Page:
Australia's No. 1 spin bowler Nathan Lyon has revealed members of the Test team are becoming increasingly resigned to the likelihood they will make their return to Test cricket in front of empty stadiums next summer, leading them to ponder how India's captain Virat Kohli will handle an atmosphere devoid of the noise and energy of a crowd to play to.

Back in March, the Australia ODI team played one match against New Zealand at a deserted SCG before the visitors flew home amid escalating measures against the coronavirus pandemic. While there is cautious optimism within Cricket Australia about resuming international cricket in time for the home season, there is widespread acceptance that spectators may not be permitted to watch in large groups at grounds for quite some time beyond that.

For Lyon, this would likely mean playing the 100th Test of his long and increasingly decorated career at an empty ground - he has currently played 96 matches and claimed 390 wickets, second only to Shane Warne among Australian spin bowlers. Pondering such a scenario recently, Lyon said that he and Mitchell Starc had thought about how Kohli might fare without a crowd to help bring about the combative environments in which he thrives.

"He's probably good enough to adapt to any scenario," Lyon said. "But it's funny you say that. I was actually talking to Mitch Starc the other day and we actually said that if we are playing with no crowd, it'll be quite amazing to see Virat trying to rev up the seats. It's going to be a little bit different. But Virat is a superstar. He'll be able to adapt to any climate that we're able to play in.

"I'm excited about the prospect of India coming out to Australia, it is up there with the biggest series alongside the Ashes. They're an absolute powerhouse of the cricket world. Playing in front of crowds or no crowds is out of our control. We've got to follow the advice of all the amazing medical people around the world. I haven't thought about no crowds or massive crowds - it's just about the opportunity of playing against India again. They had the wood over us last time they came over here but we're a much stronger side at the moment."

One player Lyon was adamant that Australia needed to reassess their approach to is Cheteshwar Pujara, who has long been the ice to Kohli's fire and proved the immovable object for the Australian bowling attack in 2018-19. Pujara carved out three centuries in Adelaide, Melbourne and Sydney to be the backbone of India's 2-1 series victory.

"I think Pujara flies under the radar a little bit when you look at the Indian side," Lyon said. "Obviously you look at Rahane and Virat and these guys. But Pujara is a wall. He's the new wall I should say. It helps that he played exceptionally well last time out here. He adapted his game. He had a bit of luck which is what you need when you're playing at the top level.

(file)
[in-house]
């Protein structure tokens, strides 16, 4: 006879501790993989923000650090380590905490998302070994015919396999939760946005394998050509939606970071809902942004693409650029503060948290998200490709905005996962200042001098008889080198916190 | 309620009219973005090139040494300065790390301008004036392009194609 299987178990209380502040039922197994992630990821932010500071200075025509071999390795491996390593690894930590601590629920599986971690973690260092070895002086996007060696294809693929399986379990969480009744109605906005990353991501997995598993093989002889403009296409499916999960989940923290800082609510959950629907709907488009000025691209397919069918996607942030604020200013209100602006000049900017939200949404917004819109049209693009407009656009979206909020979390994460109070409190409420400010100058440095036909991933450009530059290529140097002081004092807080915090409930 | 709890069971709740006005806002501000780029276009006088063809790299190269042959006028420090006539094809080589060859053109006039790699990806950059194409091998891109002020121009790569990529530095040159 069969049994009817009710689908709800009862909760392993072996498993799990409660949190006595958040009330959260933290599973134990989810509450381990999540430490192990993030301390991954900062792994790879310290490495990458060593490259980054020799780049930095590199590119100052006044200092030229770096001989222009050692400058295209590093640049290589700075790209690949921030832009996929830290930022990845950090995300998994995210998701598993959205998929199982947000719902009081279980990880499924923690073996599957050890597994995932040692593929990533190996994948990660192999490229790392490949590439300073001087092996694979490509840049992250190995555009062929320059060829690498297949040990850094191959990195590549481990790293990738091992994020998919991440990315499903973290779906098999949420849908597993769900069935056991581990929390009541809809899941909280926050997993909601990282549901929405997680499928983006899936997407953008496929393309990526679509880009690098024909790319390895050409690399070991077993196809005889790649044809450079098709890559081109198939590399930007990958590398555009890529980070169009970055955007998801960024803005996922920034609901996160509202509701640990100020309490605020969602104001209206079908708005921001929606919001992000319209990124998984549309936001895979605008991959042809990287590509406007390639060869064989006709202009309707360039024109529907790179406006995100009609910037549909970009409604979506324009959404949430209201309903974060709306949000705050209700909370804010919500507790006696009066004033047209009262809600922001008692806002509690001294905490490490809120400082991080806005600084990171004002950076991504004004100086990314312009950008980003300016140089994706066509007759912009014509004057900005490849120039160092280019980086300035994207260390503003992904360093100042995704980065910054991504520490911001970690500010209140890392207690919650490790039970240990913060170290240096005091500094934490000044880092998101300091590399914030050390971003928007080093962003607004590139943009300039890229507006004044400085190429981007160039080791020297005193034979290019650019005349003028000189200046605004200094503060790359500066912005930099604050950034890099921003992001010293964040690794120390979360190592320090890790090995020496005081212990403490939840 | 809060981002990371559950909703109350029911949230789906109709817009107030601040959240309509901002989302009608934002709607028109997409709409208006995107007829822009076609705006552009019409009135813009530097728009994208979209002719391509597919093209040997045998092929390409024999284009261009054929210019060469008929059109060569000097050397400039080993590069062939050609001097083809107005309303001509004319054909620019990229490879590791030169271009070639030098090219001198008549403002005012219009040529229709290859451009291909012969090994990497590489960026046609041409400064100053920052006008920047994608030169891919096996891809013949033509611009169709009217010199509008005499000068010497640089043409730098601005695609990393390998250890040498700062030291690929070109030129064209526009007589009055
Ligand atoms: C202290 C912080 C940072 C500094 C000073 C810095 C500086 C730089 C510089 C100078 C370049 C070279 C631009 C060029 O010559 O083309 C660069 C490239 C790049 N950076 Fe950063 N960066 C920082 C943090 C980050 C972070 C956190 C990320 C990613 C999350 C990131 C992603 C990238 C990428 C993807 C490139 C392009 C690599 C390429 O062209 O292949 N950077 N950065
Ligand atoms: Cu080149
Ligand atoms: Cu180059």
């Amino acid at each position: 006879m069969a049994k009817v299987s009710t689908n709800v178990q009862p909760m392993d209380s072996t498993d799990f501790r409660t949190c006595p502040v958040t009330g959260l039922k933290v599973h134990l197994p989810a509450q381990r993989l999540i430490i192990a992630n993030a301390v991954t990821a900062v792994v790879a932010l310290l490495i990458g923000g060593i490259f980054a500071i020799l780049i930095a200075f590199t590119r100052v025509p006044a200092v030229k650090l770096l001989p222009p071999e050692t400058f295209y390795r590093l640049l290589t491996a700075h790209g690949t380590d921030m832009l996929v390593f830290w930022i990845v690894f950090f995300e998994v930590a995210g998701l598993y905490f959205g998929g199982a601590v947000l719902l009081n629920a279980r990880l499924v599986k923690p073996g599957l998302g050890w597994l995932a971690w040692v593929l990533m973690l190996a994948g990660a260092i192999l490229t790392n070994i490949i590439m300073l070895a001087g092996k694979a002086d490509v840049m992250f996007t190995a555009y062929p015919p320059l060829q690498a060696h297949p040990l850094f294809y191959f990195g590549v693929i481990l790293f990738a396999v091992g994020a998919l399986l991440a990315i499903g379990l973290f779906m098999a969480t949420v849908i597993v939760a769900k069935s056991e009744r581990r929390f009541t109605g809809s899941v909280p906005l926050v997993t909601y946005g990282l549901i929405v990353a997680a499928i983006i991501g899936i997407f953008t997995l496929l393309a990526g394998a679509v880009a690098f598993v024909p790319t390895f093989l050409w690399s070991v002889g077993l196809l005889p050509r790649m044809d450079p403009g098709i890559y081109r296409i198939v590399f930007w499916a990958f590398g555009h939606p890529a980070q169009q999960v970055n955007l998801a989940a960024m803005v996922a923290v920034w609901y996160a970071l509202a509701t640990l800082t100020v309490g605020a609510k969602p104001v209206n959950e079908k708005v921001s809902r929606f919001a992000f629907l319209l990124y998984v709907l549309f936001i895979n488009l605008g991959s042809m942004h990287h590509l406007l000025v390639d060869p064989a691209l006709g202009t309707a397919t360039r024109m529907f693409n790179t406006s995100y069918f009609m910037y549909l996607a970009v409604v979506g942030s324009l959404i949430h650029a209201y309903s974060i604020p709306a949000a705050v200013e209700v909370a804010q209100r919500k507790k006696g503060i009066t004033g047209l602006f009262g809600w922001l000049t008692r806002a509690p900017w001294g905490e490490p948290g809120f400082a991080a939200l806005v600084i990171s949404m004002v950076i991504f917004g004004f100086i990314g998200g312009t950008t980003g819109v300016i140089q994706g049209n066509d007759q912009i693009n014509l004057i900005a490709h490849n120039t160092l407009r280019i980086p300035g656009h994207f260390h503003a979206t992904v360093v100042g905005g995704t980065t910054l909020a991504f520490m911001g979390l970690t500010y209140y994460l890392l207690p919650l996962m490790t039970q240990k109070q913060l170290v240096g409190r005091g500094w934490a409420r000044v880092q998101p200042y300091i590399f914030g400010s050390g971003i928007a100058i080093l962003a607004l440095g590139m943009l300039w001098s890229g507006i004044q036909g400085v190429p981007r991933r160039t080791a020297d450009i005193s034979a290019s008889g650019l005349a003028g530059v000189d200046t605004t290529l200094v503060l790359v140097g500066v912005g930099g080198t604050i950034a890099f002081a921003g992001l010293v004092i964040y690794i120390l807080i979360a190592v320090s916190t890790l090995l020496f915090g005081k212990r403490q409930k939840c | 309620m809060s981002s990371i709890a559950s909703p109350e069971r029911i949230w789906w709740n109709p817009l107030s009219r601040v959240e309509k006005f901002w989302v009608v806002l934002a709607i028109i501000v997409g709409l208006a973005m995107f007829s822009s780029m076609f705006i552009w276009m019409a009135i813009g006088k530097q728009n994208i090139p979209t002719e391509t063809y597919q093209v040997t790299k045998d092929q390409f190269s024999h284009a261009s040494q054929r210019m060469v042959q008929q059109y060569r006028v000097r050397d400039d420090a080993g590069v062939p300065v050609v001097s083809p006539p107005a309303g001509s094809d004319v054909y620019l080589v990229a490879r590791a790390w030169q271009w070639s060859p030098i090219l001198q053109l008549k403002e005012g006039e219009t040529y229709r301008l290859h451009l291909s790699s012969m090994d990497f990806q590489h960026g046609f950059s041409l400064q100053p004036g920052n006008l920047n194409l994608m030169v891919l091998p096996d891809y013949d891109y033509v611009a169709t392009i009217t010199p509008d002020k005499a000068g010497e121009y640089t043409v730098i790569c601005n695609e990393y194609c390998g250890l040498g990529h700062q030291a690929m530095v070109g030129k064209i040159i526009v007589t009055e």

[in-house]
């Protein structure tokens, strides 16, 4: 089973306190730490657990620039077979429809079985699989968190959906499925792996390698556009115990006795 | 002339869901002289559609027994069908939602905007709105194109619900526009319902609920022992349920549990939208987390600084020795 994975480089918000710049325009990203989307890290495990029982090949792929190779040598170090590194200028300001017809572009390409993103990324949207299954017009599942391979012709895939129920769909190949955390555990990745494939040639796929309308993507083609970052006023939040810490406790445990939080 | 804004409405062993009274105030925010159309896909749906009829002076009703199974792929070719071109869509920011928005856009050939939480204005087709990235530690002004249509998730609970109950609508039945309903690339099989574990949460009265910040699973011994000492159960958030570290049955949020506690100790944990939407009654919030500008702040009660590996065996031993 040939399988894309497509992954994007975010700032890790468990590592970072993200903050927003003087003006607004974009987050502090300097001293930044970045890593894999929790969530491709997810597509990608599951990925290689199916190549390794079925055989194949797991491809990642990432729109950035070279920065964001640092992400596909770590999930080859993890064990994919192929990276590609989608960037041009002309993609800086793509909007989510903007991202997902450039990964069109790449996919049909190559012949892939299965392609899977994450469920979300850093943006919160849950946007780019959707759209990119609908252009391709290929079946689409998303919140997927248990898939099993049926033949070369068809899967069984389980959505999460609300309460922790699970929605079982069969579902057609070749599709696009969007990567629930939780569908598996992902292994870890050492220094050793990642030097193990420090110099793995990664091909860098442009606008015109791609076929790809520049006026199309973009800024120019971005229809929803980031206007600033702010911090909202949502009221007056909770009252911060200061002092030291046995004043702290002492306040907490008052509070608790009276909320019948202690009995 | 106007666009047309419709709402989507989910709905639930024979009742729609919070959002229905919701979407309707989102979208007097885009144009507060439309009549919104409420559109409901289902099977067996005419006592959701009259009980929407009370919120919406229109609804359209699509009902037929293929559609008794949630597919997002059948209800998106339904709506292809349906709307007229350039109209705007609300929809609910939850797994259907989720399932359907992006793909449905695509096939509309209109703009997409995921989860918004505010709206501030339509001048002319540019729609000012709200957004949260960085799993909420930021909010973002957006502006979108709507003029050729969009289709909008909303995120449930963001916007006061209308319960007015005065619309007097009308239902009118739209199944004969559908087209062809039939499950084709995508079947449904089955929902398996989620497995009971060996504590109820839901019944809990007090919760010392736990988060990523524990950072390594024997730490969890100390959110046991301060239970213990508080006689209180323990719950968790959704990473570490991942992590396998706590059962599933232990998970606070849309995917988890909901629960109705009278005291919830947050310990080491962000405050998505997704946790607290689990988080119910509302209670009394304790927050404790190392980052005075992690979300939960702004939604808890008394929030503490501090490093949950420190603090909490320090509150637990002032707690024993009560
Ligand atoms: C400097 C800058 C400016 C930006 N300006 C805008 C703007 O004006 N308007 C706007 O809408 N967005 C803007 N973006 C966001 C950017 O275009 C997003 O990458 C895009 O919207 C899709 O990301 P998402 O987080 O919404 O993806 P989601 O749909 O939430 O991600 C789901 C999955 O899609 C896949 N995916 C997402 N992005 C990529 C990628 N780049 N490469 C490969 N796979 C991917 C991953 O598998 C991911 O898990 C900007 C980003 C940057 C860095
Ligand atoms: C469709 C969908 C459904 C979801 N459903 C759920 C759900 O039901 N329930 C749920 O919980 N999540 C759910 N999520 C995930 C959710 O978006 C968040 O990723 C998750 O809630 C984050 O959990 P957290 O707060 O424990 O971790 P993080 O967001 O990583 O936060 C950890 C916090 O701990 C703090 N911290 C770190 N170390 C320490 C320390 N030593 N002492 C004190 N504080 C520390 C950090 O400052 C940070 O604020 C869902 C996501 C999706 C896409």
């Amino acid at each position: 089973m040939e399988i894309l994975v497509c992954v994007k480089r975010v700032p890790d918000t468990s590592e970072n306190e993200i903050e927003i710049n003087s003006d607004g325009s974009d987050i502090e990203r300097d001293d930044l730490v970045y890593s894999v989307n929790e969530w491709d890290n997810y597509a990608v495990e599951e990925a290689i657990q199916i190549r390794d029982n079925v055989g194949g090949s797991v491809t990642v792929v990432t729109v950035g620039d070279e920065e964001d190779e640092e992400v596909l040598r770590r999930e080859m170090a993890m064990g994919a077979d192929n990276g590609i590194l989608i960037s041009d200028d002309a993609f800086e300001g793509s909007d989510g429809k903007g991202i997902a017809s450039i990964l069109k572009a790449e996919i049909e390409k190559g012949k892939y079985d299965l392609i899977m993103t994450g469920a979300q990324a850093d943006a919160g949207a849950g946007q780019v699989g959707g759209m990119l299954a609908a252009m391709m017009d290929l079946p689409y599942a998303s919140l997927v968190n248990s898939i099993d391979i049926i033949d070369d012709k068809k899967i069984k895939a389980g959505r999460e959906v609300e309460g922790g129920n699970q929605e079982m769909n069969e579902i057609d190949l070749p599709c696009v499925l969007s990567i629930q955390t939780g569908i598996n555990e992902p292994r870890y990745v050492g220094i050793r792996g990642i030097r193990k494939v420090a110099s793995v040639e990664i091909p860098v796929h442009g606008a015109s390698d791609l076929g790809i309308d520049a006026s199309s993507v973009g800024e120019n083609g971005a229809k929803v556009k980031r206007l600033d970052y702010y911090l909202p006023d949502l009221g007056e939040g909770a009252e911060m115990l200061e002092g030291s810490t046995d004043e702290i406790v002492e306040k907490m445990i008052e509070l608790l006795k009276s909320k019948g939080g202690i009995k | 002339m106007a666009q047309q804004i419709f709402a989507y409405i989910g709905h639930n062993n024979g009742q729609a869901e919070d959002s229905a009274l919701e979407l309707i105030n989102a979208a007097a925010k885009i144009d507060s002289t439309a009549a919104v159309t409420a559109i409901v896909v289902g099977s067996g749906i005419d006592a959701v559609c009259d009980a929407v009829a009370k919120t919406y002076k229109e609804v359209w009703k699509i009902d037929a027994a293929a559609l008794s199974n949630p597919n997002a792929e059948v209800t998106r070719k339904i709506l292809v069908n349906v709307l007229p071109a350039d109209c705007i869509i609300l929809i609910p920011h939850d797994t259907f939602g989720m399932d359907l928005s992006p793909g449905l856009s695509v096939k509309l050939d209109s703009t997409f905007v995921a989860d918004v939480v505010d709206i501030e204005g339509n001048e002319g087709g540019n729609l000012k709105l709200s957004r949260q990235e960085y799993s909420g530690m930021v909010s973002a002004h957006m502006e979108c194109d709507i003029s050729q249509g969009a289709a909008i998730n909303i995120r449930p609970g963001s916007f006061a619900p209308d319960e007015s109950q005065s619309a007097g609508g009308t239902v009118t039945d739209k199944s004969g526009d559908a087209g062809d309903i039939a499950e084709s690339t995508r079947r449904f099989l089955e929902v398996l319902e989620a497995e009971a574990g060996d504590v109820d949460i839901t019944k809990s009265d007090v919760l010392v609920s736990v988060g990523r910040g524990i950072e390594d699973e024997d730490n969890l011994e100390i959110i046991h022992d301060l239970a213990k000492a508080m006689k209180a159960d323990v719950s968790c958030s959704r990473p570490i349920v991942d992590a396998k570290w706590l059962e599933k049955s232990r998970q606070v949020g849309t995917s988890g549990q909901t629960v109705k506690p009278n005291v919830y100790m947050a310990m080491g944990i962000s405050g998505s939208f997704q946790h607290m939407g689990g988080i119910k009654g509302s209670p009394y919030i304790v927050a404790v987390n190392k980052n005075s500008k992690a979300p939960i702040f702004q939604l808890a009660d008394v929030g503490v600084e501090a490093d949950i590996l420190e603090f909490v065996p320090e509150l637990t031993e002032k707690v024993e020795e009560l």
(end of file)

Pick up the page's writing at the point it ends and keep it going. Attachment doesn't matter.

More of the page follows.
"He obviously played his absolute backside off, which for India was good to see but we're going to have to make sure that come this summer we have to come with some new plans to combat Pujara. As I said, he flies under the radar a little bit - he definitely won't he flying under the radar come this summer."

Prior to India, Australia's scheduled tour of Bangladesh has been postponed as cricket is placed on hold along with the rest of global sport with the World Test Championship - with the final slated for June 2021 - one of the tournaments likely to suffer significant disruption.

"Obviously it's disappointing to not be heading over to Bangladesh. That was going to be a massive challenge for the team," Lyon said. "It's a place where I get personally challenged as well, and somewhere I enjoy playing my cricket. Regarding the scheduling, no doubt the ICC and Cricket Australia and all the big bosses will do everything they can to make sure we're getting back and playing cricket.

"I think it's important that the two best teams over that period compete in the Test Championship final, so obviously I want to be there. I want Australia to be there. I think we're heading in the right direction, we've got a young side but we're building towards something pretty special I believe. That's a decision for the big bosses of the ICC and everyone else involved. We'll just have to wait and see."

Lyon's own winter was going to include a stint playing county cricket for Hampshire, a move that has also been scuppered by coronavirus. He is hopeful that a future visit to play a northern summer at the Rose Bowl will be arranged.

"Pretty disappointing that I wasn't able to get over to Hampshire and be part of that amazing club over there, play a lot of county cricket and hopefully help them on the way to a championship. But that's not meant to be," he said. "Throughout our Ashes build up we spent a lot of time there, which was absolutely brilliant. So there are a lot of goals to go back there. I've got a good relationship with the club. They've got some unbelievable facilities there to train with and I feel my game could go to a couple of new levels if I was able to spend some time over there during the county season."

Daniel Brettig is an assistant editor at ESPNcricinfo. @danbrettig